Let’s be honest, in a pre-COVID-19 pandemic world, minorities and underrepresented segments of our community were not top priority for many brands.
For years, many of us have preached the importance of incorporating inclusive communications practices, which include engaging with marginalized and vulnerable audiences in an authentic way.
For those of you that need a refresher though just remember: diversity allows for new perspectives, creativity, and skills.
Underrepresented groups are often forgotten in the “everyday.”
As we navigate these uncharted waters as communicators in a COVID-19 world, one thing has become clear: marginalized populations will be the most affected.
COVID-19 and Inequality
In theory, COVID-19 doesn’t discriminate. Anyone can be susceptible to the virus.
However, like with many diseases and health issues facing our country, racial, gender, and economic biases are factors in placing many marginalized and vulnerable people at risk unjustly.
We get it.
The world has changed.
Your marketing and communications budgets may be reallocated or sliced and diced up.
Your work environment changed. Instead of adult co-workers you might have a five-year-old CEO who needs a snack while you are in the midst of an important virtual meeting.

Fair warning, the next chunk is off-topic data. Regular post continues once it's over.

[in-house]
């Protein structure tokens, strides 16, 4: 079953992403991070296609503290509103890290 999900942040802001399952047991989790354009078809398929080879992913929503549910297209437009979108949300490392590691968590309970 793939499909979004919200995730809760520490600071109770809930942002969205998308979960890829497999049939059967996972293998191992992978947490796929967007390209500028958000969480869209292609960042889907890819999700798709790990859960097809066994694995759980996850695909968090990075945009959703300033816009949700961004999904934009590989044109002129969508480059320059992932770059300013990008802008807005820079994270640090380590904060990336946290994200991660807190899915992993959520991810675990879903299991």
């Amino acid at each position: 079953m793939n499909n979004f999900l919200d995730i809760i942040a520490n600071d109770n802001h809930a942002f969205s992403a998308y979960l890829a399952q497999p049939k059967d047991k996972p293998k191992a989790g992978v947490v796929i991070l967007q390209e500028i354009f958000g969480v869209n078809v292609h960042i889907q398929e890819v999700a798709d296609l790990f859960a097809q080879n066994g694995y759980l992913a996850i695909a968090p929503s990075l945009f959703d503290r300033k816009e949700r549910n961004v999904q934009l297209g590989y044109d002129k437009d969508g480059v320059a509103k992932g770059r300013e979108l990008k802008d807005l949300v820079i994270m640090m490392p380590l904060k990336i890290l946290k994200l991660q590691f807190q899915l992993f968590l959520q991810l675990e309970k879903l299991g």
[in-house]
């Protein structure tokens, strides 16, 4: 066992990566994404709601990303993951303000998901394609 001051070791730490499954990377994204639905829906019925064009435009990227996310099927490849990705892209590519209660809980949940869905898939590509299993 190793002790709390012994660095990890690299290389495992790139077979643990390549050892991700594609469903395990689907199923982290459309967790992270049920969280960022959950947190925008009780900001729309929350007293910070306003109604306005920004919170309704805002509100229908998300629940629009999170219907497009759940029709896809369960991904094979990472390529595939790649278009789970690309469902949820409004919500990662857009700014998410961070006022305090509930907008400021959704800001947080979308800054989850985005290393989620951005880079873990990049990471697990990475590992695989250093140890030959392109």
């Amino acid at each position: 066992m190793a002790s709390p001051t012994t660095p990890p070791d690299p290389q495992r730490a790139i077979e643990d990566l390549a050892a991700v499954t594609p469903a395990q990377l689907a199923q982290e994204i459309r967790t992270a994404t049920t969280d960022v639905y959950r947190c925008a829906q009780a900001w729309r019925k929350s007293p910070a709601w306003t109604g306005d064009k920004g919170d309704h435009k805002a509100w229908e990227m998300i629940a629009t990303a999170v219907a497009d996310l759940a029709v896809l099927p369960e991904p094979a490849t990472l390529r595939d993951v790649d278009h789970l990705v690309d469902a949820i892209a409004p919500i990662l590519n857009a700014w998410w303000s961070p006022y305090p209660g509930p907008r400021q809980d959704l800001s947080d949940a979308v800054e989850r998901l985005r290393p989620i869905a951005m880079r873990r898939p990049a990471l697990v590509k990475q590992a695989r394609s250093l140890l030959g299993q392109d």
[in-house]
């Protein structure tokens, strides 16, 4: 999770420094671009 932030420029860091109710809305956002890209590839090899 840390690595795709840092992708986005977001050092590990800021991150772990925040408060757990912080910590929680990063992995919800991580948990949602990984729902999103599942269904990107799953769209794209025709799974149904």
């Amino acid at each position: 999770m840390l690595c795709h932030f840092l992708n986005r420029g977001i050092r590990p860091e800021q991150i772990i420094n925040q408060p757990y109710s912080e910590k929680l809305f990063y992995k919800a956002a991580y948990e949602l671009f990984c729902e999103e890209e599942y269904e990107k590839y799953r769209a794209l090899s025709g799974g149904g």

Not to mention your focus may be all over the place.
You may be struggling both personally and professionally.
But, our role as communicators is to ensure that these segments of our population are not ignored.
We must be steadfast in our commitment to diversity, equity, and inclusion initiatives.
And they must be deliberate.
Inclusion Lens During a Long-Term Crisis
According to a report by The Regional Risk Communication and Community Engagement (RCCE) Working Group, the COVID-19 outbreak is predicted to significantly affect various marginalized sectors.
This includes women, the elderly, adolescents, youth/children, persons with disabilities, indigenous populations, refugees, migrants, and minorities.
These particular segments become even more vulnerable in emergency or crisis situations.
According to RCCE, the populations most at risk are those who:
- depend heavily on the informal economy;
- have inadequate access to social services or political influence;
- occupy areas prone to shocks;
- have limited capacities and opportunities to cope and adapt and;
- have limited or no access to technologies.
By having an understanding of some of these issues, we can improve and craft multicultural marketing strategies and messaging to better support these segments of our community.
With a DEI lens, brands can clearly identify the needs of these groups and hopefully help educate, provide access and resources, and help minimize the brunt of the crisis.
Let’s break down some of those segments…
Care For the Elderly
Based on what we know about the virus, the elderly are the most vulnerable group with a higher fatality rate.
The elderly may have difficulty caring for themselves and depend on family or caregivers, which becomes more challenging during a pandemic.
Living in assisted-living facilities will make social distancing nearly impossible and can fuel the spread of the virus.